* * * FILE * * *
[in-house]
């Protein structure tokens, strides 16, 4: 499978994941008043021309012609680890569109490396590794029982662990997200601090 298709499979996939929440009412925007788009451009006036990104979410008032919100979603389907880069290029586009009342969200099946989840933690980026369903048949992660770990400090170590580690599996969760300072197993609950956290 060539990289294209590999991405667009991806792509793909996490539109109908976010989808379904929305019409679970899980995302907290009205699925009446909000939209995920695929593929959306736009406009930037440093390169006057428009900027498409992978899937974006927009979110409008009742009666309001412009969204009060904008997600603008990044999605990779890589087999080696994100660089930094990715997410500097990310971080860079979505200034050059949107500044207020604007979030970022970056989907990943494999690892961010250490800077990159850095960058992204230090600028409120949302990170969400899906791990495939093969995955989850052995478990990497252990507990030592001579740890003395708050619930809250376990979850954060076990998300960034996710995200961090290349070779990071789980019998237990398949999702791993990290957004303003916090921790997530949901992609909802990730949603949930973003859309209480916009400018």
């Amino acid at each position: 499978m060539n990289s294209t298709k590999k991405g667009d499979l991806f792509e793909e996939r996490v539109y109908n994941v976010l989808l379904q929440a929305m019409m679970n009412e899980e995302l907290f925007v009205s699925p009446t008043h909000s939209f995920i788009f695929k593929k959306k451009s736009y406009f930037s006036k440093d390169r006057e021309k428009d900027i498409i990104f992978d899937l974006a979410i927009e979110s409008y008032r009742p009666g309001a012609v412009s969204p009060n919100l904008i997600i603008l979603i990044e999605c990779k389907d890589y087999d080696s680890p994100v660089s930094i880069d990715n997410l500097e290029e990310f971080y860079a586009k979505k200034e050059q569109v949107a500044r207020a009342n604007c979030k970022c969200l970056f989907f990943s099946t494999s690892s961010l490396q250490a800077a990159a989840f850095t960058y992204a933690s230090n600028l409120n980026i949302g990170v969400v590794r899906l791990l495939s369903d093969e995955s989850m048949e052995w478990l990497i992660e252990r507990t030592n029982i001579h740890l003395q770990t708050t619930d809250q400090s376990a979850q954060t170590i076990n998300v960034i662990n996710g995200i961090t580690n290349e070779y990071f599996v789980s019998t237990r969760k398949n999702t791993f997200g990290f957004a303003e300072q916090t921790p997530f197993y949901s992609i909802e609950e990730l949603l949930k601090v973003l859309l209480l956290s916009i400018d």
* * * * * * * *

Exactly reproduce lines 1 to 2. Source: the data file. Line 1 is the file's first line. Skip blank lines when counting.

[in-house]
């Protein structure tokens, strides 16, 4: 499978994941008043021309012609680890569109490396590794029982662990997200601090 298709499979996939929440009412925007788009451009006036990104979410008032919100979603389907880069290029586009009342969200099946989840933690980026369903048949992660770990400090170590580690599996969760300072197993609950956290 060539990289294209590999991405667009991806792509793909996490539109109908976010989808379904929305019409679970899980995302907290009205699925009446909000939209995920695929593929959306736009406009930037440093390169006057428009900027498409992978899937974006927009979110409008009742009666309001412009969204009060904008997600603008990044999605990779890589087999080696994100660089930094990715997410500097990310971080860079979505200034050059949107500044207020604007979030970022970056989907990943494999690892961010250490800077990159850095960058992204230090600028409120949302990170969400899906791990495939093969995955989850052995478990990497252990507990030592001579740890003395708050619930809250376990979850954060076990998300960034996710995200961090290349070779990071789980019998237990398949999702791993990290957004303003916090921790997530949901992609909802990730949603949930973003859309209480916009400018």